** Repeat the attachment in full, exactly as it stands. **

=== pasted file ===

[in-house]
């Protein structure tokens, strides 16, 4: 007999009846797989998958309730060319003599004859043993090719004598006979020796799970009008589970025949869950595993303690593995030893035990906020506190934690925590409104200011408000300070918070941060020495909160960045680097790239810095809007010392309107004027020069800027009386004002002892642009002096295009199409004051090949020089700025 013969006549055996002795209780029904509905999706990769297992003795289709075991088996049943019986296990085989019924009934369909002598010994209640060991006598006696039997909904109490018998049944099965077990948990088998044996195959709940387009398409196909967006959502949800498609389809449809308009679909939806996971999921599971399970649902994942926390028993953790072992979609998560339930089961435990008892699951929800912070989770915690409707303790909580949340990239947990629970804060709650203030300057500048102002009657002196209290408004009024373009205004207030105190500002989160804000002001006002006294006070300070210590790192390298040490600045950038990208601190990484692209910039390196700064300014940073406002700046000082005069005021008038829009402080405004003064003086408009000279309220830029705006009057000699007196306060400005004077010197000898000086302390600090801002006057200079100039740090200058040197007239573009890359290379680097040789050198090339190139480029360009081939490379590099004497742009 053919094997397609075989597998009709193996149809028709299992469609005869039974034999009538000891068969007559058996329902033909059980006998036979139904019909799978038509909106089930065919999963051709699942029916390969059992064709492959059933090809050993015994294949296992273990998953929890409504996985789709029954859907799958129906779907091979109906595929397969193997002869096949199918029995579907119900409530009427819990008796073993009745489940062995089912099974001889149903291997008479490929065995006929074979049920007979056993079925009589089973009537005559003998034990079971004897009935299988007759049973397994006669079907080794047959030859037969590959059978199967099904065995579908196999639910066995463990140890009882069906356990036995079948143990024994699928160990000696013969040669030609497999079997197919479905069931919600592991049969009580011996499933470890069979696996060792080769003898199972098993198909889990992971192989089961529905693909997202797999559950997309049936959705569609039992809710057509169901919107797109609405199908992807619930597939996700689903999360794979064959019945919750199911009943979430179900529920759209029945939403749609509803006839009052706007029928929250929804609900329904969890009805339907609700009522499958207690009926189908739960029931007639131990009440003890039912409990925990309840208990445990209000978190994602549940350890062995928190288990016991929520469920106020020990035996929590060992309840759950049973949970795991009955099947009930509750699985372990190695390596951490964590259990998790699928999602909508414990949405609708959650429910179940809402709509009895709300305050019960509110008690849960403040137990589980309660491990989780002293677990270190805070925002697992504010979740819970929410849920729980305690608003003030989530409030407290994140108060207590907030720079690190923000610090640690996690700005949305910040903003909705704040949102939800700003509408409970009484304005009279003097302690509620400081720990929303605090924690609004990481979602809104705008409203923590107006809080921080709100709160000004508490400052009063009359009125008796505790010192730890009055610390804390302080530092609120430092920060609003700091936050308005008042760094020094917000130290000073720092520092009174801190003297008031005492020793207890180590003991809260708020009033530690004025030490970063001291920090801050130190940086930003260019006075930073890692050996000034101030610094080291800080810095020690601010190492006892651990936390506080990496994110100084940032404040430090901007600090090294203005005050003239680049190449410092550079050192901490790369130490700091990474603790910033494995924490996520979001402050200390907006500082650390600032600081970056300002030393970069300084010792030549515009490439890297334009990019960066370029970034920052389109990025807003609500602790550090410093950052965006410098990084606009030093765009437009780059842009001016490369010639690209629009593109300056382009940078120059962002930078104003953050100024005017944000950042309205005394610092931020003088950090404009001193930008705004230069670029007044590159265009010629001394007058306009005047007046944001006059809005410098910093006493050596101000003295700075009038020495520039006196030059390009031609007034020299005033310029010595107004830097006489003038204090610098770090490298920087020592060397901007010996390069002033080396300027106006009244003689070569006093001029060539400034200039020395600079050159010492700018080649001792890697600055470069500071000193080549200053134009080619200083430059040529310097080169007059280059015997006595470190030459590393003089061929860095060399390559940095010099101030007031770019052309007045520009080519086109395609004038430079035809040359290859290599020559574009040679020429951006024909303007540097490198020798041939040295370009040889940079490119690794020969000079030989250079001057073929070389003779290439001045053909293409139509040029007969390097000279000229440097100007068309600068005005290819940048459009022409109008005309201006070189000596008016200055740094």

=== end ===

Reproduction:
[in-house]
């Protein structure tokens, strides 16, 4: 007999009846797989998958309730060319003599004859043993090719004598006979020796799970009008589970025949869950595993303690593995030893035990906020506190934690925590409104200011408000300070918070941060020495909160960045680097790239810095809007010392309107004027020069800027009386004002002892642009002096295009199409004051090949020089700025 013969006549055996002795209780029904509905999706990769297992003795289709075991088996049943019986296990085989019924009934369909002598010994209640060991006598006696039997909904109490018998049944099965077990948990088998044996195959709940387009398409196909967006959502949800498609389809449809308009679909939806996971999921599971399970649902994942926390028993953790072992979609998560339930089961435990008892699951929800912070989770915690409707303790909580949340990239947990629970804060709650203030300057500048102002009657002196209290408004009024373009205004207030105190500002989160804000002001006002006294006070300070210590790192390298040490600045950038990208601190990484692209910039390196700064300014940073406002700046000082005069005021008038829009402080405004003064003086408009000279309220830029705006009057000699007196306060400005004077010197000898000086302390600090801002006057200079100039740090200058040197007239573009890359290379680097040789050198090339190139480029360009081939490379590099004497742009 053919094997397609075989597998009709193996149809028709299992469609005869039974034999009538000891068969007559058996329902033909059980006998036979139904019909799978038509909106089930065919999963051709699942029916390969059992064709492959059933090809050993015994294949296992273990998953929890409504996985789709029954859907799958129906779907091979109906595929397969193997002869096949199918029995579907119900409530009427819990008796073993009745489940062995089912099974001889149903291997008479490929065995006929074979049920007979056993079925009589089973009537005559003998034990079971004897009935299988007759049973397994006669079907080794047959030859037969590959059978199967099904065995579908196999639910066995463990140890009882069906356990036995079948143990024994699928160990000696013969040669030609497999079997197919479905069931919600592991049969009580011996499933470890069979696996060792080769003898199972098993198909889990992971192989089961529905693909997202797999559950997309049936959705569609039992809710057509169901919107797109609405199908992807619930597939996700689903999360794979064959019945919750199911009943979430179900529920759209029945939403749609509803006839009052706007029928929250929804609900329904969890009805339907609700009522499958207690009926189908739960029931007639131990009440003890039912409990925990309840208990445990209000978190994602549940350890062995928190288990016991929520469920106020020990035996929590060992309840759950049973949970795991009955099947009930509750699985372990190695390596951490964590259990998790699928999602909508414990949405609708959650429910179940809402709509009895709300305050019960509110008690849960403040137990589980309660491990989780002293677990270190805070925002697992504010979740819970929410849920729980305690608003003030989530409030407290994140108060207590907030720079690190923000610090640690996690700005949305910040903003909705704040949102939800700003509408409970009484304005009279003097302690509620400081720990929303605090924690609004990481979602809104705008409203923590107006809080921080709100709160000004508490400052009063009359009125008796505790010192730890009055610390804390302080530092609120430092920060609003700091936050308005008042760094020094917000130290000073720092520092009174801190003297008031005492020793207890180590003991809260708020009033530690004025030490970063001291920090801050130190940086930003260019006075930073890692050996000034101030610094080291800080810095020690601010190492006892651990936390506080990496994110100084940032404040430090901007600090090294203005005050003239680049190449410092550079050192901490790369130490700091990474603790910033494995924490996520979001402050200390907006500082650390600032600081970056300002030393970069300084010792030549515009490439890297334009990019960066370029970034920052389109990025807003609500602790550090410093950052965006410098990084606009030093765009437009780059842009001016490369010639690209629009593109300056382009940078120059962002930078104003953050100024005017944000950042309205005394610092931020003088950090404009001193930008705004230069670029007044590159265009010629001394007058306009005047007046944001006059809005410098910093006493050596101000003295700075009038020495520039006196030059390009031609007034020299005033310029010595107004830097006489003038204090610098770090490298920087020592060397901007010996390069002033080396300027106006009244003689070569006093001029060539400034200039020395600079050159010492700018080649001792890697600055470069500071000193080549200053134009080619200083430059040529310097080169007059280059015997006595470190030459590393003089061929860095060399390559940095010099101030007031770019052309007045520009080519086109395609004038430079035809040359290859290599020559574009040679020429951006024909303007540097490198020798041939040295370009040889940079490119690794020969000079030989250079001057073929070389003779290439001045053909293409139509040029007969390097000279000229440097100007068309600068005005290819940048459009022409109008005309201006070189000596008016200055740094």